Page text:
Friend­ships are al­ways val­ued more in the world of fic­tion

The Sunday Guardian - - Bookbeat - VIKAS DATTA

It is ar­guably our most valu­able and worth­while so­cial at­tribute, but in hu­man na­ture’s para­dox­i­cal way, quite un­der­val­ued. Friend­ships can last life­times but more fre­quently are sub­ject to chang­ing sta­tus, other in­ter­ests (or self-in­ter­est), other com­pan­ion­ship and so on. But the one place we can find it eter­nal and un­al­loyed—apart from Plato’s World of Forms up in the sky—is within a book.

Fer­vent and com­pul­sive read­ers, across a wide spec­trum of gen­res, know very well that true, long-last­ing and even un­likely friend­ships can be found in the sto­ries they have longcher­ished (and re-read com­pul­sively). And it is also worth real­is­ing that many of global lit­er­a­ture’s most fa­mous pro­tag­o­nists would not sur­vive long, pros­per much, be as pop­u­lar or even come to our knowl­edge with­out their friends.

Imag­ine if d’Artag­nan from Alexan­dre Du­mas’ The Three Mus­ke­teers had not met Athos, Porthos, or Aramis; or Sher­lock Holmes with­out his long-time friend and bi­og­ra­pher Dr John Wat­son, Harry Pot­ter with­out Ron Weasley or Hermione Granger or Tintin with­out Cap­tain Had­dock.

This is not to say there are no be­tray­als, break-ups or mis­un­der­stand­ings in the world of fic­tion—if so, then a lot of crime, re­venge, ro­mance (es­pe­cially those in­volv­ing tri­an­gles) and more would not ex­ist.

But, friend­ships, where they oc­cur in this realm, are more key to the plot, char­ac­ter de­vel­op­ment and the pro­tag­o­nists’ pur­poses, though they may not al­ways be un­event­ful and solidly con­tin­u­ous. There can be rup­tures—as be­tween Harry and Ron in

and or the Tintin-Had­dock ar­gu­ments in or There is of­ten (a lot of) ex­as­per­a­tion. As Dr Wat­son re­counts in

but I’ll ad­mit that I was an­noyed at the sar­donic in­ter­rup­tion. “Re­ally, Holmes,” said I se­verely, “you are a lit­tle try­ing at times’.” Friends may even drift apart—as hap­pens in

se­quel (but read­ily come to­gether again as it sub­se­quently shows), or may even find them­selves work­ing at cross-pur­poses—d’Artag­nan-Porthos and Athos-Aramis are on op­po­site sides in this book but do rec­on­cile and re­sume their friend­ship.

But be­yond these fa­mous ex­am­ples, there are sev­eral oth­ers—per­haps lesser known—with some no­table friend­ships. Let’s look at, say, half a dozen of them across var­i­ous spheres, times and du­ra­tion.

Ian Flem­ing’s James Bond is a skilled, lone op­er­a­tor but even he has need for al­lies-cum-friends like Felix Leiter and Rene Mathis (in the books), but one of his out­stand­ing as­so­ciates was “Darko” Kerim Bey of (1957), who be­comes more of a friend than col­league in their brief time to­gether.

Head of Sta­tion T (Turkey), and thus drawn in as Bond comes to Is­tan­bul to meet a de­fect­ing Rus­sian, Kerim Bey is ruth­lessly ef­fi­cient—killing an en­emy be­hind an at­tempt on his life him­self and foil­ing most of Bond’s pursuers— but also gre­gar­i­ous and fond of high liv­ing. As he says, his epi­taph could be “This Man Died of Liv­ing Too Much”. Un­for­tu­nately, his ex­is­tence was lim­ited to this one book.

If you think friend­ship here can­not be be­tween op­po­site sexes (save Har­ryHermione or so), then do read Peter O’ Donell’s Mod­esty Blaise se­ries, com­pris­ing 11 nov­els and two short story col­lec­tions span­ning 1965-96. While rough-hewn Wil­lie Garvin is gang leader-turned-free­lance ad­ven­turer Mod­esty’s trusted right-hand man in all her en­ter­prises, he is also a close, pla­tonic friend who reg­u­larly seeks her advice in var­i­ous mat­ters, both op­er­a­tional and per­sonal. Even their en­e­mies know that tar­get­ing only one of them will be lethal, be­cause the other will make it his or her mis­sion to en­sure they re­gret it—per­ma­nently.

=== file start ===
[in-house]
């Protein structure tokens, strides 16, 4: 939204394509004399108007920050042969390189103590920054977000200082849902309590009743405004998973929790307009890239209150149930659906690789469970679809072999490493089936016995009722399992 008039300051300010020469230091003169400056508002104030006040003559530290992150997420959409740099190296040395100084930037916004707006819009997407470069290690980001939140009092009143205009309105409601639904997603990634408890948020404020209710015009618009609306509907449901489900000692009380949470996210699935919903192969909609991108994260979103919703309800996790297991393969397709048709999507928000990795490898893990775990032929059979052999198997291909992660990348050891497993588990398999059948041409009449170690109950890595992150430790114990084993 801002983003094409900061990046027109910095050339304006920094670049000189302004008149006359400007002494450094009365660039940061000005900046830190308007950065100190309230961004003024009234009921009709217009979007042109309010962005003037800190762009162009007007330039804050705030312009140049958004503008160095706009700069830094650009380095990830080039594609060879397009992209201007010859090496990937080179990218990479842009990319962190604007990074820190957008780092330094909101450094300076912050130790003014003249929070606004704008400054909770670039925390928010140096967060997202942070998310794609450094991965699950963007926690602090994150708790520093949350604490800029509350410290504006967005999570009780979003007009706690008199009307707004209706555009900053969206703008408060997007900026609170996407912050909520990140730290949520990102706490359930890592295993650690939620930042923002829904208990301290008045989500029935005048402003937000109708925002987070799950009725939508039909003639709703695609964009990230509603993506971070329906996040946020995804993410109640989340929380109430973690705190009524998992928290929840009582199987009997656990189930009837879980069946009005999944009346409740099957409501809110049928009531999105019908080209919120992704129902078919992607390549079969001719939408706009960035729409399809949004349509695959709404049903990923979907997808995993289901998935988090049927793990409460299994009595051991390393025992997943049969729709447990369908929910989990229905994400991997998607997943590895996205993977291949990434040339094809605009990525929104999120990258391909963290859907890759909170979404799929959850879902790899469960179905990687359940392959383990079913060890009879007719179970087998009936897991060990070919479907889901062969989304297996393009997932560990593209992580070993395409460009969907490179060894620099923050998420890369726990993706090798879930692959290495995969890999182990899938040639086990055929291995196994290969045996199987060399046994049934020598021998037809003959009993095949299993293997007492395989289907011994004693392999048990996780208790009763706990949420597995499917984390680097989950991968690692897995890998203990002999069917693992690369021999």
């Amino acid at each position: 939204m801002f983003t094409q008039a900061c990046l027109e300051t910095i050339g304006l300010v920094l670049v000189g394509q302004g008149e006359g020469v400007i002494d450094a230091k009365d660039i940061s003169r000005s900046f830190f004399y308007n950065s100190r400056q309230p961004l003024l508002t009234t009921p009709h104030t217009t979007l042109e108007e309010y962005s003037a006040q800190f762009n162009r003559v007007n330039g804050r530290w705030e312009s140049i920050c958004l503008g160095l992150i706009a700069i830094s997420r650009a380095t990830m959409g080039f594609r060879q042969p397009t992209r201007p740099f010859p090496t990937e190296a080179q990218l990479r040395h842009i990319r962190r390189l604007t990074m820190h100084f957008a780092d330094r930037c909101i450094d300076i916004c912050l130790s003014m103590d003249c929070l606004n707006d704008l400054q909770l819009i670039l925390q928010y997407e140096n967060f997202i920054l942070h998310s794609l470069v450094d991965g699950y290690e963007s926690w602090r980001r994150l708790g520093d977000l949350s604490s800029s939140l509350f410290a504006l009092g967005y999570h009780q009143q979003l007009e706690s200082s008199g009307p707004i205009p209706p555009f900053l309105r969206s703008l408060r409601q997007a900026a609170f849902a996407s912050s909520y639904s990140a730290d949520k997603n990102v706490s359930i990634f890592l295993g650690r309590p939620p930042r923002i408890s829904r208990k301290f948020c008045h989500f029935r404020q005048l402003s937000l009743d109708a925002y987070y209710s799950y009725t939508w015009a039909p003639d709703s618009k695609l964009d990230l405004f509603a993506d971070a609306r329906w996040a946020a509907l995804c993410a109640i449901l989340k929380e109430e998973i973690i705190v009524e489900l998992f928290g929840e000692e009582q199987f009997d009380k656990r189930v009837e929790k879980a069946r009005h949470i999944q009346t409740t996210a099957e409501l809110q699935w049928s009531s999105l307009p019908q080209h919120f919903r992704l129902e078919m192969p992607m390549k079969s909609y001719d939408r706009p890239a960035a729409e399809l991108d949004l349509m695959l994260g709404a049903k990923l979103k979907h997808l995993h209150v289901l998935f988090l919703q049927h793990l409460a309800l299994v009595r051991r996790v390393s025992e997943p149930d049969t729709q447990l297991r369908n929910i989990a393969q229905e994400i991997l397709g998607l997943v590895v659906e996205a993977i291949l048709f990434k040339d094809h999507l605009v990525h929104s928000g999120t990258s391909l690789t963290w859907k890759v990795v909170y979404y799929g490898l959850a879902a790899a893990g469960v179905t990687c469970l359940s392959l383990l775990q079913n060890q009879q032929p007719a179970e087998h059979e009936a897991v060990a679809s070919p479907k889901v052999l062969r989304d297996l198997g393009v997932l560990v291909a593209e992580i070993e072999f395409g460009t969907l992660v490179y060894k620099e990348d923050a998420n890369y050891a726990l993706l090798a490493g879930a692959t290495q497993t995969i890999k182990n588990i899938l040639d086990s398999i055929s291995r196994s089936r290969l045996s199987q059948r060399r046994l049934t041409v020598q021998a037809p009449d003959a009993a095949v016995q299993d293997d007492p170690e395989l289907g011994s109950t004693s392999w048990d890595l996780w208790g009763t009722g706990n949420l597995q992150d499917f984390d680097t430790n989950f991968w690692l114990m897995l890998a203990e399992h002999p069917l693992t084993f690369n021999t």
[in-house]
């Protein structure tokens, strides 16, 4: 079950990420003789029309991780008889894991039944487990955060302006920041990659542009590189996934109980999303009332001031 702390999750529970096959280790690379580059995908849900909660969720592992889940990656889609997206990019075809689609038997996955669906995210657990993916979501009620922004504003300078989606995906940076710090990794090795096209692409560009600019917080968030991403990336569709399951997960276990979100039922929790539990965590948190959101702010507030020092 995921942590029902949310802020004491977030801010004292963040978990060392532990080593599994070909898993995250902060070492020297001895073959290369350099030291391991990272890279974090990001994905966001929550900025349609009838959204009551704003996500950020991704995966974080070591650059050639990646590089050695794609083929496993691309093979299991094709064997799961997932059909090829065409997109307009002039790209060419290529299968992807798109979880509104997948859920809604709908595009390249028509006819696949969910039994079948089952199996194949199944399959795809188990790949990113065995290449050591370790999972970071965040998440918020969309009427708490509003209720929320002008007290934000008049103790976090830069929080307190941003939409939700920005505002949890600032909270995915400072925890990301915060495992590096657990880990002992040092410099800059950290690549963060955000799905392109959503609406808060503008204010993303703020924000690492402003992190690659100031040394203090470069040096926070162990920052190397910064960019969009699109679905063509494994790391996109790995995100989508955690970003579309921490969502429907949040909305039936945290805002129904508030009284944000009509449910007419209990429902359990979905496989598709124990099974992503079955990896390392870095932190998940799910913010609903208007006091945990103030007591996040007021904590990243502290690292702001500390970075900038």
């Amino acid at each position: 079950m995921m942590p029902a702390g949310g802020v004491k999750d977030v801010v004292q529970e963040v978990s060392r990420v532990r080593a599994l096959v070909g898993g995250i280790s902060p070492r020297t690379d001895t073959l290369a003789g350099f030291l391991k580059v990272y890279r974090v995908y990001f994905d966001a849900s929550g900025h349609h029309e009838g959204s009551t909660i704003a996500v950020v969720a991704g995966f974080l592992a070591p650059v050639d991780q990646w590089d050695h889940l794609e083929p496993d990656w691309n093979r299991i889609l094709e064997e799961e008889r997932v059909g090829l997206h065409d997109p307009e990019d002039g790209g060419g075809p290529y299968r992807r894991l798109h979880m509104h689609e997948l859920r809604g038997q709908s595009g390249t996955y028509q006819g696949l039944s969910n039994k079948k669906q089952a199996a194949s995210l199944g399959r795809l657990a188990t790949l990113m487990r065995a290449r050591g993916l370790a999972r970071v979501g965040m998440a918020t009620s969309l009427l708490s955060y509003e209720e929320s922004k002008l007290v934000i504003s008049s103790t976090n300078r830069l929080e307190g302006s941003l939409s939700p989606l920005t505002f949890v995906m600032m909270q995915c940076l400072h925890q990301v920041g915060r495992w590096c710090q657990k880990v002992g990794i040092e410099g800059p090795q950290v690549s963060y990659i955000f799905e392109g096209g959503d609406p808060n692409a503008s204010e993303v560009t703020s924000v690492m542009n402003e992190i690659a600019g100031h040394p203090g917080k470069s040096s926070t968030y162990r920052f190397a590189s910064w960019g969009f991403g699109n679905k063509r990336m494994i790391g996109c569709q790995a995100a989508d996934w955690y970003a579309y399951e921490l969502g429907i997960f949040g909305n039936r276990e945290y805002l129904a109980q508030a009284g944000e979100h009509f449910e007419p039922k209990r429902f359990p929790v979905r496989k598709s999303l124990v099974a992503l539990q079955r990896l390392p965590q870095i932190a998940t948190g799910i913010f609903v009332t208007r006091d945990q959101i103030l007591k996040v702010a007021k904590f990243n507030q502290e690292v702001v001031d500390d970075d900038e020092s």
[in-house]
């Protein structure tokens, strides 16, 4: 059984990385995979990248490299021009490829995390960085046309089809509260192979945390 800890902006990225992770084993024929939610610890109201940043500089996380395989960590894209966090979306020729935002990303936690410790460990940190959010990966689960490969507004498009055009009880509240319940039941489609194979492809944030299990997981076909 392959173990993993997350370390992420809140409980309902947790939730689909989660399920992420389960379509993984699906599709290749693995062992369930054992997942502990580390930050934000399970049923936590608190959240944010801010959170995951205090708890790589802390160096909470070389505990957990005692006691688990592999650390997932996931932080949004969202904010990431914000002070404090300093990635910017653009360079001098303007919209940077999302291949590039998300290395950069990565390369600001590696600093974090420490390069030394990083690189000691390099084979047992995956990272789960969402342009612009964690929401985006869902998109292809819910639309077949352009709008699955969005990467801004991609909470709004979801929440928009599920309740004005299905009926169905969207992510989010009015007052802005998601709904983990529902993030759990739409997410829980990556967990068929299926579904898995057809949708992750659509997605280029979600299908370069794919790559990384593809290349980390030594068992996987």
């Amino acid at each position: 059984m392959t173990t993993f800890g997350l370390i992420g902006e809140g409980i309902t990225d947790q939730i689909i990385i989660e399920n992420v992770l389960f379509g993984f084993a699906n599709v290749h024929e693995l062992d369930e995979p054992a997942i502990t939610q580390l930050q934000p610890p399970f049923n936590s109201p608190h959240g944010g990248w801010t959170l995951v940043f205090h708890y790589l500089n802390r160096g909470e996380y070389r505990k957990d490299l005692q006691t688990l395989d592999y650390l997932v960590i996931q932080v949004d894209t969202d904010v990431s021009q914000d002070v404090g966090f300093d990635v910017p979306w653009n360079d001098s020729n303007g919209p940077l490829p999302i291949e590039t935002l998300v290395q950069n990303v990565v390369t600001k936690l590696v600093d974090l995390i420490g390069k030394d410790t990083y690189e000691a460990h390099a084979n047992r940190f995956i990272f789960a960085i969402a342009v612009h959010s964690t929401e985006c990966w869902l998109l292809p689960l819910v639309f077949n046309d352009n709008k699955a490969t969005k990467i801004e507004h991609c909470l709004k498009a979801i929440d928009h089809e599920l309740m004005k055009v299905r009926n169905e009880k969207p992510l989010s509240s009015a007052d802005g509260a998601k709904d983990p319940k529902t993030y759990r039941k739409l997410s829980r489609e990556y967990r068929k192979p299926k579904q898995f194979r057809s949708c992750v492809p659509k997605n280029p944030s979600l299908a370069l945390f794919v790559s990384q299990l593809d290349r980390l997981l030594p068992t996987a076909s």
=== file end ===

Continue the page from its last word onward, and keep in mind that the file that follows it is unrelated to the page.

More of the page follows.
An­other en­dur­ing friend­ship is be­tween Omar Yussef Sirhan, the Beth­le­hem school­teacher-turned-de­tec­tive in Matt Beynon Rees’s Pales­tine Quar­tet, and his PLO op­er­a­tive-turned-po­lice chief Khamis Zey­dan, who de­spite his pros­thetic arm, saves his rather reck­less friend in all their four out­ings—in Beth­le­hem it­self, in Gaza, in Nablus and then in New York, while keep­ing up a level of bad­i­nage with him.

Then there are some un­likely friend­ships—be­tween Yashim, a eu­nuch, and Am­bas­sador of (then non-ex­is­tent) Poland to the Ot­toman Em­pire Stanis­law Palewski in Jason Good­win’s his­tor­i­cal mys­tery quin­tet set in Is­tan­bul of the 1820-30s; be­tween Pekkala, the Tsarist in­ves­ti­ga­tor, and Ma­jor Kirov, his com­mis­sar min­der-turned-ad­mirer, in Stal­in­ist Rus­sia in Sam East­land’s seven-vol­ume se­ries; and sev­eral oth­ers that show that some de­sir­able things only reach their ideal form in a fan­tasy world.

But those who dep­re­cate this state should taken a les­son from an old-world Ger­man diplo­mat who tells a Soviet agent in the se­cond of Alan Furst’s at­mo­spheric World War II spy nov­els, when a sort of friend­ship or at least con­flu­ence of in­ter­ests arises, “We are equals in this af­fair. If you don’t want us, we don’t want you”.

Sim­ple words, but hard to do in real life. IANS

This is not to say there are no be­tray­als, break-ups or mis­un­der­stand­ings in the world of fic­tion—if so, then a lot of crime, re­venge, ro­mance and more would not ex­ist.

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